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My friend and I are working on a bare-bones chat web app, using Angular on the front end. He's using Swampdragon for some of the real-time stuff.

My task that I set out to achieve was to get the chat window to scroll to the bottom when a chat room is loaded (most relevant bit is $dragon.onChannelMessage):

app.controller('ChatRoomCtrl',
        ['$scope', '$dragon', 'ChatStatus', 'Users', function (
            $scope, $dragon, ChatStatus, Users) {
    $scope.channel = 'messages';
    $scope.ChatStatus = ChatStatus;

    $scope.idToUser = function(id) {
        var user;
        user = $scope.users.filter(function(obj) {
            return obj.pk == id;
        });
        return user[0].display_name;
    };
    Users.getList().then(function(users) {
        $scope.users = users;
    });

    $dragon.onReady(function() {
        $dragon.subscribe('messages', $scope.channel).then(function(response) {
            $scope.dataMapper = new DataMapper(response.data);
        });
    });

    $dragon.onChannelMessage(function(channels, message) {
        if (indexOf.call(channels, $scope.channel) > -1) {
            if (ChatStatus.messages[message.data.room].indexOf(message.data) == -1) {
                message.data.posted = new Date(message.data.posted);
                $scope.$apply(function() {
                    ChatStatus.messages[message.data.room].push(message.data);

                    setTimeout(function() {
                        scrollToBottom();
                    }, 30);
                });
            }
        }
    });
}]);

Or, when a new message is pushed:

app.controller('RoomCtrl', ['$scope', 'Rooms', 'Messages', 'ChatStatus', function($scope, Rooms, Messages, ChatStatus) {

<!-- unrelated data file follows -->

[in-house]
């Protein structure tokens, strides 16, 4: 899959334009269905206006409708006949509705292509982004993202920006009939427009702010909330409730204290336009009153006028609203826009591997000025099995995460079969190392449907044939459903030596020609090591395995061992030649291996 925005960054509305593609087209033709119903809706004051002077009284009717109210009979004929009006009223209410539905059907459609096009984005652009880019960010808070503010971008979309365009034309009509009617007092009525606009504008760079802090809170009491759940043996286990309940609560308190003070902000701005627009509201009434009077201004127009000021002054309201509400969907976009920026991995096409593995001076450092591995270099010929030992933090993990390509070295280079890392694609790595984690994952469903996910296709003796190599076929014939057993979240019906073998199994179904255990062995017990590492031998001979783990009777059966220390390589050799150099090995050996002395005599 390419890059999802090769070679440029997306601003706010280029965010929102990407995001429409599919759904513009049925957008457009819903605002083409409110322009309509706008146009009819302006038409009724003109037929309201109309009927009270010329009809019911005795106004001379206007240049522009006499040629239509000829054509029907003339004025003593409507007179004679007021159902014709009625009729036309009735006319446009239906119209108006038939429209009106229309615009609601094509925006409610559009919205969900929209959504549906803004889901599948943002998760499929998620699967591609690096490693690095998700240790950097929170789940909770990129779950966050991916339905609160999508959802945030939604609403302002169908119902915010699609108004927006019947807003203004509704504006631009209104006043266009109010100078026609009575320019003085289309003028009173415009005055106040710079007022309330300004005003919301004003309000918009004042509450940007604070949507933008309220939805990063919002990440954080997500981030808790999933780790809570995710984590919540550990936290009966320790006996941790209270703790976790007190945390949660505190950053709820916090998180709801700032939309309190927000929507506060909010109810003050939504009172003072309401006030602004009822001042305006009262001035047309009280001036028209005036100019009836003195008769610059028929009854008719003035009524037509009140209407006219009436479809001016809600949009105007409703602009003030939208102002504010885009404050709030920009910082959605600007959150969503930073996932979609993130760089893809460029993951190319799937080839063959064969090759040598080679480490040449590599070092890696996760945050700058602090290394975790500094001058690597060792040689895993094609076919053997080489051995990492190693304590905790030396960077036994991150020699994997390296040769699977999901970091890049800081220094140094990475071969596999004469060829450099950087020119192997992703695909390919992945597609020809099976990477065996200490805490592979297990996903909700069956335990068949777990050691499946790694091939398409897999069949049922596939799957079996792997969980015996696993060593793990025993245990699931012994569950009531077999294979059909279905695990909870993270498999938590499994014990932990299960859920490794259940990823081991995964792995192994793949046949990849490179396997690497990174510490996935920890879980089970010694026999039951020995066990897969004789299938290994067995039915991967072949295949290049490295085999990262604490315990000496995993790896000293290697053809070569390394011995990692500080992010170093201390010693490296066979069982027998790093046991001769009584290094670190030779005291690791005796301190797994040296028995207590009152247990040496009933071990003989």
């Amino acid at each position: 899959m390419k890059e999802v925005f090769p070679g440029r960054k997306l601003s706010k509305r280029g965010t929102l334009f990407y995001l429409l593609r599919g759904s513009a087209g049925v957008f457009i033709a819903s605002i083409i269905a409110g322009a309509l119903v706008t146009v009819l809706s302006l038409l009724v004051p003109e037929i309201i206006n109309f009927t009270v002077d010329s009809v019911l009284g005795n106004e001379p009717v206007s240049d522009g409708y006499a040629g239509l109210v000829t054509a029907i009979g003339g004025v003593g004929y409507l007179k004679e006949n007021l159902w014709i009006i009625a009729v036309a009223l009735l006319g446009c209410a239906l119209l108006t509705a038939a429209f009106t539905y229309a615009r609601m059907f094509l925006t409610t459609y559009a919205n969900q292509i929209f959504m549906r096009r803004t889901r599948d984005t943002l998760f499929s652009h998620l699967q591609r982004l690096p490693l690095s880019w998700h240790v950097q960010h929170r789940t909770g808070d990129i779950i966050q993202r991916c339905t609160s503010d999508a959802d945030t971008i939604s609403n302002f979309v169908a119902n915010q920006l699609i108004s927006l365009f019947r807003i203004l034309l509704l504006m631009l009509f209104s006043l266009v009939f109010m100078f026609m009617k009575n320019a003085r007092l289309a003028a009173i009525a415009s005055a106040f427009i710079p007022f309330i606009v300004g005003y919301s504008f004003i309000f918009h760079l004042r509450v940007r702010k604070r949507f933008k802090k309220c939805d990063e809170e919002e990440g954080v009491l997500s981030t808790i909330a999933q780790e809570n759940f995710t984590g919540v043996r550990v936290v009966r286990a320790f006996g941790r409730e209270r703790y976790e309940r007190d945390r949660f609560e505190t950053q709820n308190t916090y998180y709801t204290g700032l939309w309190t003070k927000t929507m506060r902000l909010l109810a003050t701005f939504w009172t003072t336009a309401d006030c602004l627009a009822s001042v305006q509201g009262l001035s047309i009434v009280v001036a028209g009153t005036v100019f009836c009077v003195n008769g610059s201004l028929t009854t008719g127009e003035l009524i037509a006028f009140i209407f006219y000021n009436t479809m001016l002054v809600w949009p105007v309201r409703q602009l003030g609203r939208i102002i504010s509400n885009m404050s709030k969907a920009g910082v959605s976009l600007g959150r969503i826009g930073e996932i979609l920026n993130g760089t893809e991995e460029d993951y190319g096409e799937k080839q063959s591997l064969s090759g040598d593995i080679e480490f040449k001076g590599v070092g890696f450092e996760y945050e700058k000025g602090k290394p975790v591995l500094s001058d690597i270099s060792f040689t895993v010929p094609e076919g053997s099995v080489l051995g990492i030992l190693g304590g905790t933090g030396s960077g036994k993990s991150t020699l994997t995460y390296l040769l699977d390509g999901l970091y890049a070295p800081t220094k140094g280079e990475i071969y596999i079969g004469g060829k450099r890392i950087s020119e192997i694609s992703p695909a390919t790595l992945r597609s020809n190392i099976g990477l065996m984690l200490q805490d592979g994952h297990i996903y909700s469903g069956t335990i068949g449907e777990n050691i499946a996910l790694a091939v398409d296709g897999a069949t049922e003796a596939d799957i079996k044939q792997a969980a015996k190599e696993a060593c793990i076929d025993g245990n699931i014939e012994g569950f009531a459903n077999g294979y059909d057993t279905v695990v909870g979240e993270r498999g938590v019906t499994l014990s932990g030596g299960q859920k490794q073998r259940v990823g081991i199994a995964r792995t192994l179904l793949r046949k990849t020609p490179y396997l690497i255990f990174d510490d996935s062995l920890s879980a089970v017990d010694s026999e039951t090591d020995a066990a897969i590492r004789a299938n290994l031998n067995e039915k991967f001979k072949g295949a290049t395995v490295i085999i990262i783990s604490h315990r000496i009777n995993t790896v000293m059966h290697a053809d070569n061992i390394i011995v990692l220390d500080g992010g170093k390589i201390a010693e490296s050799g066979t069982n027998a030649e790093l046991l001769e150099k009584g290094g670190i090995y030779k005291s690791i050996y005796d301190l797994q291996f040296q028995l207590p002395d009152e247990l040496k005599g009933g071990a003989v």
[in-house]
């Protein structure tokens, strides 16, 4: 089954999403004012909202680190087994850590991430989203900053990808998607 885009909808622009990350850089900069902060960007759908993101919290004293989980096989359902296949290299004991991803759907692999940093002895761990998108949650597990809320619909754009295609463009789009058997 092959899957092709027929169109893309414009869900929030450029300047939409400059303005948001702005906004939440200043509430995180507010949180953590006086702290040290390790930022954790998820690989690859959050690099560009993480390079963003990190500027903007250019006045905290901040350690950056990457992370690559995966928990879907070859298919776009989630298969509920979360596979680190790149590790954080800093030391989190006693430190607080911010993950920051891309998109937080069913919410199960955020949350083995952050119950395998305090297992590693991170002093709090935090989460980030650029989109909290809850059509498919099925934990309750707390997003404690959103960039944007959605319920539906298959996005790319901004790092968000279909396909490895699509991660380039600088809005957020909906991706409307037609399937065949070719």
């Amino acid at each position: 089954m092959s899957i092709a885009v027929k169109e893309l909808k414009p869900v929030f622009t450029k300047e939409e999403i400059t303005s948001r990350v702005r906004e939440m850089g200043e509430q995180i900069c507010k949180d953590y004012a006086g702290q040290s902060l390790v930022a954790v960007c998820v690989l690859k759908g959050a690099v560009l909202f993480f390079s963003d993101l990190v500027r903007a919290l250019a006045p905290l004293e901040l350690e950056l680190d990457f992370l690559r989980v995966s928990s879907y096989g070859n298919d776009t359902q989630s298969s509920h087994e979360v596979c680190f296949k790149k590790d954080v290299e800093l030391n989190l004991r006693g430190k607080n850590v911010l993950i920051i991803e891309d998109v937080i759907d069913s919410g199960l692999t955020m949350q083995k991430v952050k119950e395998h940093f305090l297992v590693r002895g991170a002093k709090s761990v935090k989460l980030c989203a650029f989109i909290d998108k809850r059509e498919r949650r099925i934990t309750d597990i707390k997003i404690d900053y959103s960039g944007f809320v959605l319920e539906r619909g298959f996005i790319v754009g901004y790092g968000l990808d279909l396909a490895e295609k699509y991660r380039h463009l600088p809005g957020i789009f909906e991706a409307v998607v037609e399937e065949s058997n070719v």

$scope.changeRoom = function(room) {
        ChatStatus.selectedRoom = room;
        Messages.getList({'room': room.id}).then(function(messages) {
            angular.forEach(messages, function(message, key) {
                message.posted = new Date(message.posted);
            });
            ChatStatus.messages[room.id] = messages;

            setTimeout(function() {
                scrollToBottom();
            }, 30);
        });
    }
    $scope.rooms = Rooms.getList()
    .then(function(rooms) {
        ChatStatus.rooms = rooms;
        ChatStatus.selectedRoom = rooms[0];
        $scope.rooms = rooms;
    })
}]);

In both controllers, I refer to the scrollToBottom function:

function scrollToBottom() {
    var chatWindow = document.querySelector('.the-chats');
    var mostRecent = chatWindow.querySelector('li:last-child');
    var mostRecentDimensions = mostRecent.getBoundingClientRect();
    var chatWindowScrollY = chatWindow.scrollTop;

    chatWindow.scrollTop = mostRecentDimensions.bottom + chatWindowScrollY;
}

If I remove the setTimeout from the first controller, it'll scroll to what is the last item in the list before the new message is pushed, while the second controller will error out.

If the setTimeout is in place, this does what I want it to do. However, it feels like a bad solution; it certainly doesn't feel like an 'Angular' way.

I've read a bit about promises, deferred objects, $q, etc., but the examples always seem to use it in the context of AJAX-types of calls, so I don't know if that applies here. But that's really what I'm looking for, right? Push the new message, then do the scroll?

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If you find yourself using setTimeout and want to be more angular, check out the $timeout service in the AngularJS API.

In addition, for your purposes, you might be better off using $evalAsync.

$evalAsync waits for at least one digest cycle before executing the expression, which might be enough for the DOM to have the new elements added (though not yet rendered). This can prevent the "flicker" that you otherwise get from waiting for elements to render before manipulating them. The only reason to not use $evalAsync would be if you're dependent on the DOM rendering for accuracy.

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